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Puppy Training Tips - Crate Training
Most everyone has an instinctive resistance to crating or caging a puppy. There are those who insist it's cruel but these are people who simply don't know or understand how to introduce and use a crate properly. Your first task is to get over any feelings of guilt you may have. Your puppy will quite probably end up liking his crate and if he does then there is certainly no reason for us to feel badly about using it. The crate is going to provide security and safety for your pup as well as reduce some of your stress and aggravation.
A sturdy wire crate is recommended which is big enough to enable your pup to lie down, turn around and stand up. He will usually be resting or sleeping when inside so there is simply no need for excess space. If you are using the crate for house-training it is particularly important that the crate not be too large. If you own a pup that is going to be big as an adult, you can purchase a large crate and temporarily block off part of it and expand it as he grows.
The crate should be kept in a living area of the home. For daytime use you may want to place it in the kitchen or family room. At night, it is best to have him crated in or near the bedroom of a family member. You can us two crates if you wish.
How to introduce the crate
If you have not yet started using a crate, or if you have and your pup seems to resist it, we suggest several things. Have patience and proceed as slowly as needed to start making going into the crate an enjoyable experience for your pup. Drop a food treat or two in front of the open door and drop the next one just inside the crate. Praise your pup lavishly every time he puts his head in. The purpose is really three-fold: you will prevent bad habits from becoming established, you will protect your home, and you will keep your puppy safely away from poisons, sharp objects, electrical wires, etc. It is also recommended that you routinely crate your pup for brief periods and stay nearby. Otherwise many pups quickly recognize that when you put him in his crate you are going to leave. Consequently, they begin resisting it. If you avoid making this negative connection he will continue to go in willingly. As you continue your training and your pup matures you will be able to give him more freedom but don't be in a hurry; many dogs are crated for a year or longer. It is always better to thoroughly establish a pattern than to test too early. When you feel that your dog may be ready for greater freedom introduce it slowly. If he gets into trouble during a brief absence, he is not yet ready. Be patient!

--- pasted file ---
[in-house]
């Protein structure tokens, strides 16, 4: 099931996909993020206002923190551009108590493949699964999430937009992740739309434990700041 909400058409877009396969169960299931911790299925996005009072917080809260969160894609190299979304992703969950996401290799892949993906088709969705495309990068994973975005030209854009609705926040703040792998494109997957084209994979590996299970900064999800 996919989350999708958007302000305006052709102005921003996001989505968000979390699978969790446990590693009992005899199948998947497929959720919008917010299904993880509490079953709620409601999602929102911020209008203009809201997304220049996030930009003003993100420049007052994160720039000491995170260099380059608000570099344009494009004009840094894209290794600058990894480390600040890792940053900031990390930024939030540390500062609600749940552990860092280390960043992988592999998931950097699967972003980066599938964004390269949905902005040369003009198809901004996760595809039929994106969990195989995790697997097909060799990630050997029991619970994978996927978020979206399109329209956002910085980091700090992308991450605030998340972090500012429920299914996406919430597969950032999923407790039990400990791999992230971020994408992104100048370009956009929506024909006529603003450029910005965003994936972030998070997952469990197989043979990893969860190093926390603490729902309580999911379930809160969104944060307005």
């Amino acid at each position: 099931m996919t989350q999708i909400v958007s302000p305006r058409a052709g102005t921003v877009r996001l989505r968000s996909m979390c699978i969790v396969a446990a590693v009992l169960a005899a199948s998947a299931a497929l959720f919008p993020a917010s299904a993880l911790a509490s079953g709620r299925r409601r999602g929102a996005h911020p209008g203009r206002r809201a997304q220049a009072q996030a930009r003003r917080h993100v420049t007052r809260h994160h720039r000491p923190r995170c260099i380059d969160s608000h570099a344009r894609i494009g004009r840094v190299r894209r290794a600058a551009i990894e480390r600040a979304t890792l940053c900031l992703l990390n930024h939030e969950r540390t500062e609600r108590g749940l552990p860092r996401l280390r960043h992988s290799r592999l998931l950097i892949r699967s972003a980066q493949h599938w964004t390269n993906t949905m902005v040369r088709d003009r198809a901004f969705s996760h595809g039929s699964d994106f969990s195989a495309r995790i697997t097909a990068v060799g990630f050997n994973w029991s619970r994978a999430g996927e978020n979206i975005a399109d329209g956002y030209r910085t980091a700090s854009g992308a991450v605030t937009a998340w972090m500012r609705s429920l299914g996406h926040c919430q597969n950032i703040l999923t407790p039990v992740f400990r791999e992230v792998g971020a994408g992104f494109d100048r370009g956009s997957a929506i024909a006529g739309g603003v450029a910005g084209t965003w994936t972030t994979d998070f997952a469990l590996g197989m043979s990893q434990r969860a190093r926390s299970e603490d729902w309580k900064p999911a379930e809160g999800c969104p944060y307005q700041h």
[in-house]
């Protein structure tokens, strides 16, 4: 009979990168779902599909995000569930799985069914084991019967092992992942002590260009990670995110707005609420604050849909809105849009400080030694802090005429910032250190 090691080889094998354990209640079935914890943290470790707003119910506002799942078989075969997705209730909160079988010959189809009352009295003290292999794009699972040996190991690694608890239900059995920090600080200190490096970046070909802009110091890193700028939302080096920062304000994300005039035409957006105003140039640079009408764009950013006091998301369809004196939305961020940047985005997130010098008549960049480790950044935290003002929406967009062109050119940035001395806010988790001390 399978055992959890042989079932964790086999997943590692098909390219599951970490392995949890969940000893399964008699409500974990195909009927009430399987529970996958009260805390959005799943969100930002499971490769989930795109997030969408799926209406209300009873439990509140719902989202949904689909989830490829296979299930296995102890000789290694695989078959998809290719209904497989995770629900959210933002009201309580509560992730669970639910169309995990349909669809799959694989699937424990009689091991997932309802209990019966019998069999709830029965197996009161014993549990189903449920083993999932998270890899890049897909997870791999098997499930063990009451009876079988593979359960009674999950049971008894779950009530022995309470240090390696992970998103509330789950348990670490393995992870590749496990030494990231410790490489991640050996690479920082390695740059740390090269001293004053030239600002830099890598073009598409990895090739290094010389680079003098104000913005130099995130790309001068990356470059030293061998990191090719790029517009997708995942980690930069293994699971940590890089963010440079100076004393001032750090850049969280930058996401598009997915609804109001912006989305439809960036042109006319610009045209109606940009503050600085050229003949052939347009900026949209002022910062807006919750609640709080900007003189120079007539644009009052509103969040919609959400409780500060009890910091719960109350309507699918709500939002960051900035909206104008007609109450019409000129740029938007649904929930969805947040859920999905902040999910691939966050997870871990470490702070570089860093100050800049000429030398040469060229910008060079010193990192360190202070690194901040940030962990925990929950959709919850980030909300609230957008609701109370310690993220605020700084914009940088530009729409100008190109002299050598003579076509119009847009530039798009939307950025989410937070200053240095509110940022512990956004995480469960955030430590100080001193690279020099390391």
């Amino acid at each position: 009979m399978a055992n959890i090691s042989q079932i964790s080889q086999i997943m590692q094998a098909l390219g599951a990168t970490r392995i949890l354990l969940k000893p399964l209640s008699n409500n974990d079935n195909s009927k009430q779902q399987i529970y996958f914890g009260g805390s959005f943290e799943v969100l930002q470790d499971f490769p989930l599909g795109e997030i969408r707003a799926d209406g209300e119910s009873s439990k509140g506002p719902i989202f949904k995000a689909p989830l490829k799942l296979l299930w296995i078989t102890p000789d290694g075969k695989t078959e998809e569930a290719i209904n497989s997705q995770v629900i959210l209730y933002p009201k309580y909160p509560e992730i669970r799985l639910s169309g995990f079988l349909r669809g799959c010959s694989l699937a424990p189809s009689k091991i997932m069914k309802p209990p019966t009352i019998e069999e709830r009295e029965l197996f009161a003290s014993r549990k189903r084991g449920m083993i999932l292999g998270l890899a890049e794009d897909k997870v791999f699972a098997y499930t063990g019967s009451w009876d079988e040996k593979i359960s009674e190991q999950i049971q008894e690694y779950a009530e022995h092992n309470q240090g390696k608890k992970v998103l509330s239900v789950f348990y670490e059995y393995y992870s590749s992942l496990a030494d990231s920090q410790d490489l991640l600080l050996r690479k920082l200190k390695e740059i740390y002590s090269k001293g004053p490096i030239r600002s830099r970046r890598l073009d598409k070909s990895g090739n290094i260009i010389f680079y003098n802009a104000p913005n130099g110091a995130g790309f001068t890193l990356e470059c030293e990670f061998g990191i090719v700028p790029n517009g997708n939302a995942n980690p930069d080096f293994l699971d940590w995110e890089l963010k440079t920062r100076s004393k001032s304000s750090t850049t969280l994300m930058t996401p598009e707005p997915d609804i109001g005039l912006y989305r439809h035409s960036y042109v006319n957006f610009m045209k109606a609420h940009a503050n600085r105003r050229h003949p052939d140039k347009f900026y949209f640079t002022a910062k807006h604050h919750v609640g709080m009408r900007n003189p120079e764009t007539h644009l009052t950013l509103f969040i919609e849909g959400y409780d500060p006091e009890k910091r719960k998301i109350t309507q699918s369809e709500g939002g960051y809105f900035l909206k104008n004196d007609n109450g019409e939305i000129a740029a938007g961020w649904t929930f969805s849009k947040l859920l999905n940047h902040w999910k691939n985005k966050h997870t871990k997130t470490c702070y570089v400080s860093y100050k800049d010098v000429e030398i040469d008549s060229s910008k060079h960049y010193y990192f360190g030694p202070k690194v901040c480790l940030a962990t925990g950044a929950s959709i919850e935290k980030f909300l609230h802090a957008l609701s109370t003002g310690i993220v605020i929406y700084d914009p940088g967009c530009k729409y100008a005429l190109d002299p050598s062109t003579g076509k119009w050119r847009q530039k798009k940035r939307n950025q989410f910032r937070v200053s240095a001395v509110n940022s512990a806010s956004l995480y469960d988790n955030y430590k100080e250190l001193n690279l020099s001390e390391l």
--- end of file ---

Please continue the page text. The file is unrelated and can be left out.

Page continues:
Begin placing the treats further back until he will go completely in. Similarly, begin feeding him next to his crate and then place the food dish inside. When your pup will go all the way in to eat, close the door for a minute or two. Remember: praise him when he goes in but ignore him when you let him out. The object is to establish that being in the crate is good. You can then begin gradually leaving him in the crate for increasingly longer periods.
If conditioned to it as described, a young pup may be left alone in a crate for several hours. If he must be left longer than this you will need to arrange for someone to let him out briefly for exercise and to eliminate. Introduced properly your pup will adjust to a crate well.
On occasion, he may cry to be let out. Letting the pup out at this time will teach him to cry. Make a point of only letting him out when he is quiet. Your best solution to barking or crying, assuming you have also followed the instructions above is to ignore it. When he learns that making noise doesn't work he will stop.
How to use the crate
Your pup is now soiling in the house, chewing on furniture and generally getting into trouble. These are normal behaviors for a puppy but obviously unacceptable to you. When you are able to watch him you can correct him for making mistakes but when you can't watch him and he engages in these behaviors he is learning to do them. You must then crate the pup anytime you cannot pay close attention to him. This means at night when you are asleep, anytime that you are away from home, or at home and busy with other things.
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Dear Dr. Cade and Staff, Your service and dedication to Chewy was outstanding! I would (and have) highly recommended your service to others. The kindness, compassion and actual concern for our furry family members is always genuine. Your compassion helped me endure the challenge or raising an epileptic dog and when the time came to end his suffering, you were right there to support Charles and I.
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